We chose this cruise because Bridge at Sea was holding a bridge event, the bridge was fine- the ship was a huge disappointment. The interior spaces are old and tired, wear and stains on every surface. The room was tiny, we knew that, but we didn't know that the beds weren't full sized, the brochure said "queen-sized", instead they were shorter and narrower than standard beds. Nice quality linens, though. The much touted butler introduced himself the first day and asked if we needed anything. My wife asked for an extra washcloth each day and bar soap (shower gel was provided but we like bar soap), we got two extra washcloths and two bars of soap on the last day (TIP DAY!). That was the total of our interactions with our superspecial personal butler. Dishes from room service breakfast were cleared away during dinner. In a tiny cabin, having the dirty dishes around all day was both disgusting and inconvenient. Room service food was uniformly cold.
In the restaurant, they had lobster on the menu every night. Folks, in Ohio we call crustaceans this size "crawdads" and they were always shrouded in a gloppy cheese sauce or gravy mix. "Lobster Thermidor" was the same cheese sauce AND gravy mix with a mushroom. La Dama, specialty restaurant for a $120 upcharge, was adjacent to the smoking room and the nauseating odor permeated the room. We are unsure what the specialty was, the food was the same as the regular restaurant. La Terraza, the Italian grill, was, obviously, Italian. On Silversea, Italian means that everything has a large dollop of Parmesan cheese and cilantro cooked in, we prefer to add Parmesan or cilantro to taste, asking for a dish without Parmesan and cilantro we were told everything was prepared in advance and it wasn't possible. They did make fresh pasta for every dish but it wasn't very appetizing unless you liked it to the chef's taste. One time, they had pasta with onions and garlic (and Parmesan and cilantro) and they made it fresh for my wife - plain pasta in olive oil, no onions or garlic.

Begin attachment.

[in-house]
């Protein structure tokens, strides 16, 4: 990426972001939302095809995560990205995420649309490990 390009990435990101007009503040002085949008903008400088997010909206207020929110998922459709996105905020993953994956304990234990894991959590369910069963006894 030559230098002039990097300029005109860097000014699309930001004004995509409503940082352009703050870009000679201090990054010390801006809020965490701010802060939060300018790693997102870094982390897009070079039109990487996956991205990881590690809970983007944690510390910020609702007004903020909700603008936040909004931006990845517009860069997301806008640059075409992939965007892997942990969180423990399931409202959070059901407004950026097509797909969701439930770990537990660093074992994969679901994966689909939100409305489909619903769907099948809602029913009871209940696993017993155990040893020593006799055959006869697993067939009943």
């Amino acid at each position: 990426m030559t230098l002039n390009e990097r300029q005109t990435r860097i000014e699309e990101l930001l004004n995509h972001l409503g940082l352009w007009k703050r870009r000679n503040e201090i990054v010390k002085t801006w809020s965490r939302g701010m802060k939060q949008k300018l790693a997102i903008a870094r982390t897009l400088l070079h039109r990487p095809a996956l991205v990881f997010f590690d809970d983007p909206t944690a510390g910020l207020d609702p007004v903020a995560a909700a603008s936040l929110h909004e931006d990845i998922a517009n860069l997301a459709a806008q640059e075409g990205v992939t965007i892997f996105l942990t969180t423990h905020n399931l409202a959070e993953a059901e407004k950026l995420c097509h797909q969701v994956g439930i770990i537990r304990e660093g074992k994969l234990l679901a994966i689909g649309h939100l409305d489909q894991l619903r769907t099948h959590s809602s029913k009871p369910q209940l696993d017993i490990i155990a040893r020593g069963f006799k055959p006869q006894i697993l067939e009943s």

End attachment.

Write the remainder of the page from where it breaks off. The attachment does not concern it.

The Small Ship Experience - while heavily touted as an advantage of premium lines, we never stopped at a port that didn't have a 2,500+ passenger ship from a popularly priced cruise line and the large ships get the dock while we had to tender. Most the ports were 1/2 days and tendering took a big chunk of time.
Tiny, crammed with too much furniture. Stained carpets, worn fixtures
A lot of the shops and restaurants in Old Montreal are closed by October 15th. Recommend coming in the warmer months
Fun city to visit. Lots of activity
Not much going on in late October
Not much happening in late October